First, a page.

Hot topic:

Planning for growth


  • The National Planning Policy Framework (NPPF) sets out the core principles that planning should objectively “identify and then meet the housing, business and other development needs of an area, and respond positively to wider opportunities for growth”, and “focus significant development in locations which are or can be made sustainable
  • To meet their responsibilities, Local Planning Authorities (LPAs) must prepare a robust evidence base, including:
    • Strategic Housing Market Assessments and Strategic Land Availability Assessments
    • Demonstrating a “clear understanding of business needs within the economic markets operating in and across their area”
    • Assessing the quality, capacity and needs for infrastructure
  • In carrying out these activities, they also have a Duty to Cooperate with neighbouring LPAs and stakeholders, and to consider the viability and deliverability of development
  • Many areas of the country, particularly in London and the South East, are experiencing higher levels of demand for housing than the supply of new homes, resulting in sales and rental values increasing far beyond increases in wages
  • Public sector bodies have been placed under increasing pressure to dispose of assets from their own land and property portfolios to facilitate development activity by the private sector
  • Constraints such as Green Belt and environmental designations, and infrastructure capacity can restrict the availability of viable and deliverable development projects in sustainable locations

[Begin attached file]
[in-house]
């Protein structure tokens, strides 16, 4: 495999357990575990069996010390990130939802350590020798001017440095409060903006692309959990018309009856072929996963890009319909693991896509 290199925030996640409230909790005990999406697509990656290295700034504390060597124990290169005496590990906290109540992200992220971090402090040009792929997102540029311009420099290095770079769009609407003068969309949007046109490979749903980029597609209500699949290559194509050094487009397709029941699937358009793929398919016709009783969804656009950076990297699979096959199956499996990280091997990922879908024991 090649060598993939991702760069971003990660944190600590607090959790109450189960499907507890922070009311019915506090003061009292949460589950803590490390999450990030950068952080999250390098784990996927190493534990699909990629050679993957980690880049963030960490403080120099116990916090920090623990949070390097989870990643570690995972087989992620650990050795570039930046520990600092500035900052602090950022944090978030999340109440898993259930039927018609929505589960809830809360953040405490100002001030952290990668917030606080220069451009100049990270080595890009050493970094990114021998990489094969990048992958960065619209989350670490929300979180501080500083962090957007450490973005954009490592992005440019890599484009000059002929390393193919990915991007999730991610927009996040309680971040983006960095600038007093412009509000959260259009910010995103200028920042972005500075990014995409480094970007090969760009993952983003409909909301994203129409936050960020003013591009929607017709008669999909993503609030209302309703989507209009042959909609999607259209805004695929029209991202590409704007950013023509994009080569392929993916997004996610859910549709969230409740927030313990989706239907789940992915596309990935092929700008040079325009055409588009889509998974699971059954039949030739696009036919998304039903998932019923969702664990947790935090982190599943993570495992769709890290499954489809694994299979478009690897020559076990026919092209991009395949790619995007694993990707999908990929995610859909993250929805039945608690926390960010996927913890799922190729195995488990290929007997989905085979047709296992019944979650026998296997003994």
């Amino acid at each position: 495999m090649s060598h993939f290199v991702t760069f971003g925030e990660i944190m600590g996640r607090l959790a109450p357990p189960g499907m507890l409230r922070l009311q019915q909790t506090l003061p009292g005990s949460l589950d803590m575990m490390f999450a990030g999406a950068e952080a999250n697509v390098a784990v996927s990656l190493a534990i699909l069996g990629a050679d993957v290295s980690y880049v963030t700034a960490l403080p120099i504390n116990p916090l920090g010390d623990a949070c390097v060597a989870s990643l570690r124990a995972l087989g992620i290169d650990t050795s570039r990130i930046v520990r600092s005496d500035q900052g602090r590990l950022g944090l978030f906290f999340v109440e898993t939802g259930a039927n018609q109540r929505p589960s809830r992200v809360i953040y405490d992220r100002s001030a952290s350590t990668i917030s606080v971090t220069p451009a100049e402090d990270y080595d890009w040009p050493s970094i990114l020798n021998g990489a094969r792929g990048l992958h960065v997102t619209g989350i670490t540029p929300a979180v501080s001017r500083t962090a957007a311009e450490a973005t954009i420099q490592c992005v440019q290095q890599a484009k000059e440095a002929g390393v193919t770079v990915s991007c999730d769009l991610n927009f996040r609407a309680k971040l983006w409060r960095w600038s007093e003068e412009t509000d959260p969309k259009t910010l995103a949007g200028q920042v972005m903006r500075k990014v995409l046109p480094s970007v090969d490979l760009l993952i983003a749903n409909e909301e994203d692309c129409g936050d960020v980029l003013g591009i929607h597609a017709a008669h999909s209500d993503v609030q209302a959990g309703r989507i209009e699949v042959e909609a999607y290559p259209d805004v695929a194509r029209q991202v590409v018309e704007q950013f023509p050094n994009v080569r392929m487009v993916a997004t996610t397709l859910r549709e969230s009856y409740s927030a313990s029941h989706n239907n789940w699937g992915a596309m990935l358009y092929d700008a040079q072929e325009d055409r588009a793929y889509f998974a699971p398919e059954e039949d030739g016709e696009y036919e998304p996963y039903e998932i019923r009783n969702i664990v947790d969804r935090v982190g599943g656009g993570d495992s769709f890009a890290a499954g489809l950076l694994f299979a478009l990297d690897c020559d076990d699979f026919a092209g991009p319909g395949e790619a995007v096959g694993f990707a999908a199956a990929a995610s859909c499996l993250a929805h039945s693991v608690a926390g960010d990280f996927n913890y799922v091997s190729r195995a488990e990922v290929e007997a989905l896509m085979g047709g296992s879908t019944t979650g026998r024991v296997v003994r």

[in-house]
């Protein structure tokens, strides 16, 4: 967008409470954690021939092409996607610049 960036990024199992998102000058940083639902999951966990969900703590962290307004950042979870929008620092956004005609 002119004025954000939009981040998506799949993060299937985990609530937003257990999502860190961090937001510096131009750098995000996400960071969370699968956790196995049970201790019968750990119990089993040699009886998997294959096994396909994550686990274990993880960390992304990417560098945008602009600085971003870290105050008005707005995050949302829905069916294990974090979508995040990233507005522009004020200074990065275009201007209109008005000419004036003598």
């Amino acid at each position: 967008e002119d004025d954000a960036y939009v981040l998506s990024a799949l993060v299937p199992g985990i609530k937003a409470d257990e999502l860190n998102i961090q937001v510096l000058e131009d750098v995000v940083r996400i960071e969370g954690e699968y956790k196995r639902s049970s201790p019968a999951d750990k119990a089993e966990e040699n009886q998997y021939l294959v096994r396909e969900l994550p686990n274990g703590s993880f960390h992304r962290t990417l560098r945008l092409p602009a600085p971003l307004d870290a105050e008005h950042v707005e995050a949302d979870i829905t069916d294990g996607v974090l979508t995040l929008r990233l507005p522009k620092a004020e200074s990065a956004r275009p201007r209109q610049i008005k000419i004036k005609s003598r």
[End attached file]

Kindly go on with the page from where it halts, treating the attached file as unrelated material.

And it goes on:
• Public sector spending reductions, coupled with loss of business rates income due to enhanced permitted development rights, have reduced the capacity of LPAs to prepare local plans, determine planning applications and negotiate planning agreements, and adopt and maintain infrastructure delivered by the private sector
  • Rapidly increasing construction costs, divergence of residential values from other uses, and inflation of developable land parcels have all made viability more challenging


  • In recent years, central government funding has been devolved to Local Enterprise Partnerships and City Regions, with those areas that are willing to deliver growth in housing and job numbers benefiting the most from funding opportunities
  • LPAs have also been granted greater powers to borrow, buy and build, in a time of historically low interest rates
  • Central government is rewarding successful delivery of homes and jobs growth, through the New Homes Bonus and proposed reform of business rates retention
  • LPAs that work closely with the private sector can capture land value uplift beyond what is possible through traditional developer contributions, to improve physical and social infrastructure
  • Securing economic and housing growth can prevent decline and share prosperity more widely – in turn, improving quality of life for residents, and reducing demand for public services
  • Targeted public sector intervention to de-risk complex projects and raise land and property values can leverage inward investment from the private sector, catalysing longer term growth


  • Preparing Economic Development Strategies – Thanet District; Shepway District
  • Assessing strategic options for growth, including Green Belt Reviews – Luton Housing Market Area; Cherwell District; Oxford City and Oxfordshire; Swanley and Hextable
  • Assessing the feasibility of large-scale growth projects, and preparing Delivery Frameworks – Romford Town Centre; Shepshed Town Centre
  • Delivering strategic infrastructure to support large scale growth – Rainham Housing Zone;  Fareham and Gosport Strategic Transport and Infrastructure Programme